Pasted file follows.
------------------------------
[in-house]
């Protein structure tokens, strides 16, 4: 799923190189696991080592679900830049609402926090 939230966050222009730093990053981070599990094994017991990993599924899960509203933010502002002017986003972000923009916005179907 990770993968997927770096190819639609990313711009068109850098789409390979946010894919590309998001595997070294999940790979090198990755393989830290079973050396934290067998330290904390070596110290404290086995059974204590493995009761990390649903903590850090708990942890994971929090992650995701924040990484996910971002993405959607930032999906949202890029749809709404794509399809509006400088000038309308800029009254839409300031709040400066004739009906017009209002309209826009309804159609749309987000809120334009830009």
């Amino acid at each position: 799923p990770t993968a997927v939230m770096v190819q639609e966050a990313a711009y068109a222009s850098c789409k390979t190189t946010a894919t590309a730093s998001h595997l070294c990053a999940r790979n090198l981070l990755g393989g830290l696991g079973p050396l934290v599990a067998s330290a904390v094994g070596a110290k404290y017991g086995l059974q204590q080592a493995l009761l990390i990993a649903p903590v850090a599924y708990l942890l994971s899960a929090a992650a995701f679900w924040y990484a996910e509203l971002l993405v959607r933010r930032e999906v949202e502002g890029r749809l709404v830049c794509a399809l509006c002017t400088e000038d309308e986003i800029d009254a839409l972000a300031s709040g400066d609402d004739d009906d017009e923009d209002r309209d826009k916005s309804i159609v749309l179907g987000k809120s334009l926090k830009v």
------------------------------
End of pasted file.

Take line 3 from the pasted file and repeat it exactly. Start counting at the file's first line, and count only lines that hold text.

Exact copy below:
């Amino acid at each position: 799923p990770t993968a997927v939230m770096v190819q639609e966050a990313a711009y068109a222009s850098c789409k390979t190189t946010a894919t590309a730093s998001h595997l070294c990053a999940r790979n090198l981070l990755g393989g830290l696991g079973p050396l934290v599990a067998s330290a904390v094994g070596a110290k404290y017991g086995l059974q204590q080592a493995l009761l990390i990993a649903p903590v850090a599924y708990l942890l994971s899960a929090a992650a995701f679900w924040y990484a996910e509203l971002l993405v959607r933010r930032e999906v949202e502002g890029r749809l709404v830049c794509a399809l509006c002017t400088e000038d309308e986003i800029d009254a839409l972000a300031s709040g400066d609402d004739d009906d017009e923009d209002r309209d826009k916005s309804i159609v749309l179907g987000k809120s334009l926090k830009v």